Judge Groarke found in the passenger´s favour – commenting that Irish Rail had an “absolute requirement” to warn passengers to mind the gap. The judge added that, although the passenger may have been distracted by getting off of the train at the wrong station, he agreed the passenger should have taken more care for his own wellbeing. The judge awarded the passenger €50,000 compensation for an accident at Tara Street station, but reduced it by 50% to account for the passenger´s contributory negligence.

201610.28
0

Appeal against Health Club Injury Compensation Award Dismissed

An appeal against a €30,000 health club injury compensation award, made in favour of a woman injured in a swimming pool accident, has been dismissed.

In November 2011, a thirty-two year old guest of the West Wood Health Club in Dublin broke her two upper front teeth when she dived into the health club´s swimming pool and hit her face on the pool´s shallow bottom. The woman claimed health club injury compensation and, in May 2015, was awarded €30,000 by Judge Jacqueline Linnane at the Circuit Civil Court. The West Wood Health Club appealed the award, arguing that the plaintiff had contributed to her accident and injury through her own negligence.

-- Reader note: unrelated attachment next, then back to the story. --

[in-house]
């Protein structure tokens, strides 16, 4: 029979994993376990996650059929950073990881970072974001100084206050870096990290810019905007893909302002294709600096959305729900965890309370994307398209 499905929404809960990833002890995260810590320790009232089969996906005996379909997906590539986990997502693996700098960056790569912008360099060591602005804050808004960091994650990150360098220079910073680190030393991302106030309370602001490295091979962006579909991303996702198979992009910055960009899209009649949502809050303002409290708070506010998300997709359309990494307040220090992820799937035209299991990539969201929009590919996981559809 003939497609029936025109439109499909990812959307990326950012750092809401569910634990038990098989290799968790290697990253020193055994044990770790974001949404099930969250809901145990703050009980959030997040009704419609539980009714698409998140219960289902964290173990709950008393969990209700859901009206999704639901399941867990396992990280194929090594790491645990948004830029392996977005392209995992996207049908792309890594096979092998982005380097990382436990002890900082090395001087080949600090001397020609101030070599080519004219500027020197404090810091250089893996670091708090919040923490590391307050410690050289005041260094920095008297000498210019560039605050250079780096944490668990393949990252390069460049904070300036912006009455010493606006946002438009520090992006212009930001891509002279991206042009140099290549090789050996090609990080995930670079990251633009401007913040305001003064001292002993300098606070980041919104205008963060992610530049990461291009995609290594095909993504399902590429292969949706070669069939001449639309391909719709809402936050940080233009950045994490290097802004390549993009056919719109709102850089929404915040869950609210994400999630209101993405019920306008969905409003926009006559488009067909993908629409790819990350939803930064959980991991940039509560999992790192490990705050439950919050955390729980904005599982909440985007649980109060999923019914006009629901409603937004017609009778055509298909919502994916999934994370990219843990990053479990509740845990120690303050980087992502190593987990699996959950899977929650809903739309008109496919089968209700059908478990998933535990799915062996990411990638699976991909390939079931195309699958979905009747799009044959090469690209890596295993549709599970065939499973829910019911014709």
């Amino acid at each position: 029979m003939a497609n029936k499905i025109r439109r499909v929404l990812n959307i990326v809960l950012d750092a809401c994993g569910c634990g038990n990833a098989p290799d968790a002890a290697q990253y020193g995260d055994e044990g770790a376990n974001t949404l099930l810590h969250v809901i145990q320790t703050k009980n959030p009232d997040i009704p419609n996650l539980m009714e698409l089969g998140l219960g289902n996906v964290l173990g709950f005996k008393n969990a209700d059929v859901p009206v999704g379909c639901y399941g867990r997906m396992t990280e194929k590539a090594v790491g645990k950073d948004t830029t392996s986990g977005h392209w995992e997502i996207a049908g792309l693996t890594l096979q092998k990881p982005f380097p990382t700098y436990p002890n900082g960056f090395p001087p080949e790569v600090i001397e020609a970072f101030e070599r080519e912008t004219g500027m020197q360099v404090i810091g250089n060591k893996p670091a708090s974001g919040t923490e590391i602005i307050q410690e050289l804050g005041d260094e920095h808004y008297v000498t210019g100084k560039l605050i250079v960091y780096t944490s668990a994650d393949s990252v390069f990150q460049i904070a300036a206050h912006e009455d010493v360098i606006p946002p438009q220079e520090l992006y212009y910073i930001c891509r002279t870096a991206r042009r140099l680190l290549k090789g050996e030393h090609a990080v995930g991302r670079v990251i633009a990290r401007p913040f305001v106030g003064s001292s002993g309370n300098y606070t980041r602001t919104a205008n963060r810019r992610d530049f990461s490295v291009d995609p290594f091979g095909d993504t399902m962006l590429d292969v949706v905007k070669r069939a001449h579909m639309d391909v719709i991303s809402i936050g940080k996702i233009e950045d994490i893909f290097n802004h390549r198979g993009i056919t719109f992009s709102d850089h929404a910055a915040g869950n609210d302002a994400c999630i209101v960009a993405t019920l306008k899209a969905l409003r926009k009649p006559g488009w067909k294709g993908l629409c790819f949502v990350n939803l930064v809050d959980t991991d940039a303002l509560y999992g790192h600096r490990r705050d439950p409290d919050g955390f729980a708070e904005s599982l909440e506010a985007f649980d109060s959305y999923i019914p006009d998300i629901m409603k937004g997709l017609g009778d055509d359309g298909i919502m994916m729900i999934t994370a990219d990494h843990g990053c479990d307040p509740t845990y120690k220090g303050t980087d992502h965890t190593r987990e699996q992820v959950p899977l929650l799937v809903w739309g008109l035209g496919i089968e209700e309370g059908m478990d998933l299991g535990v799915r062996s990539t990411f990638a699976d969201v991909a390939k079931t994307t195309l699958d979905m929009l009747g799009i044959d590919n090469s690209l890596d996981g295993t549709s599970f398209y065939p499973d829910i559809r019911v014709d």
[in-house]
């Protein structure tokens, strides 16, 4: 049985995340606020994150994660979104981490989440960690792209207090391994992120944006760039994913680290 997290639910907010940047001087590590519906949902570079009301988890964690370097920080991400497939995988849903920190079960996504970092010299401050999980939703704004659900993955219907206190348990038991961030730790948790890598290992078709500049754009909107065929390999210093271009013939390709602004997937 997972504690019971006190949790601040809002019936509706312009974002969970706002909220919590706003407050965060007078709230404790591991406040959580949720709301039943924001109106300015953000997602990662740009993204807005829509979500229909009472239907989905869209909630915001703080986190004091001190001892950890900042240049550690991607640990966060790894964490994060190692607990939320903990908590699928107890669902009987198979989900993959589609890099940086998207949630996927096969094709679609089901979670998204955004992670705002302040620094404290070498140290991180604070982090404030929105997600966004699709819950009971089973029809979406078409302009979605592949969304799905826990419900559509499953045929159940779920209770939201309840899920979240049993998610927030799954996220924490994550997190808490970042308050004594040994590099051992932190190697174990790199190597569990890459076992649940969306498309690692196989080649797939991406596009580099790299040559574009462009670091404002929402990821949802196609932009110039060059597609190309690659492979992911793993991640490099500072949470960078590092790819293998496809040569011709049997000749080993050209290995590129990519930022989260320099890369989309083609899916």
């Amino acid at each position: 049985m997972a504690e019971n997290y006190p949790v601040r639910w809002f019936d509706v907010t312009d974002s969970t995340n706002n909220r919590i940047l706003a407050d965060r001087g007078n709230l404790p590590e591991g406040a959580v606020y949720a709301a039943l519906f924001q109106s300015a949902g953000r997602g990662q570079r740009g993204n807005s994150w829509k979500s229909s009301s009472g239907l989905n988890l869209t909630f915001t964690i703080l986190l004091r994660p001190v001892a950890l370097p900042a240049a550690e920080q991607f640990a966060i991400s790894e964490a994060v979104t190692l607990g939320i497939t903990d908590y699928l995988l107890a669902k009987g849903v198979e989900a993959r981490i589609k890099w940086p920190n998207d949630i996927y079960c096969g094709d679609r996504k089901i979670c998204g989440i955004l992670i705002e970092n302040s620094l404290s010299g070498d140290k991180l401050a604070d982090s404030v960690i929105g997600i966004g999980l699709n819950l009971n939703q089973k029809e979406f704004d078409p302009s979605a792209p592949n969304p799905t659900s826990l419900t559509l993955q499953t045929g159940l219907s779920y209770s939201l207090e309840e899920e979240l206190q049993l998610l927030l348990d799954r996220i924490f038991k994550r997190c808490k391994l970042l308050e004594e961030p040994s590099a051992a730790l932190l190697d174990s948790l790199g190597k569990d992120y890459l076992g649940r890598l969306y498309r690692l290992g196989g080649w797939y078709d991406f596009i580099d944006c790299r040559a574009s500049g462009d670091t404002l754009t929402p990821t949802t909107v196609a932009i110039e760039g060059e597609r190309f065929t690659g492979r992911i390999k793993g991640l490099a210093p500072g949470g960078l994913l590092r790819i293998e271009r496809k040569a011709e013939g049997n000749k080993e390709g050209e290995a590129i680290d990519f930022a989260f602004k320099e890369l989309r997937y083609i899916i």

The appeal hearing took place earlier this week before Mr Justice Seamus Noonan, who was told the plaintiff had never visited the club before and had dived into the pool straight after coming out of the sauna. As the pool was a full-length 50 metre pool, she had assumed that – like most pools of that size – the depth of the water would be 2 metres. However, the pool had a single depth of just 1.35 metres.

The judge also heard there were no signs erected to warn guests at the club not to jump or dive into the pool. According to the plaintiff´s counsel, there was no reason for the plaintiff to believe that the pool was not safe. The club´s assertion that a lifeguard was present at all times was refuted by the plaintiff´s own testimony that she had to go to the reception area of the club to report her accident and seek medical assistance as there was nobody by the poolside to help her.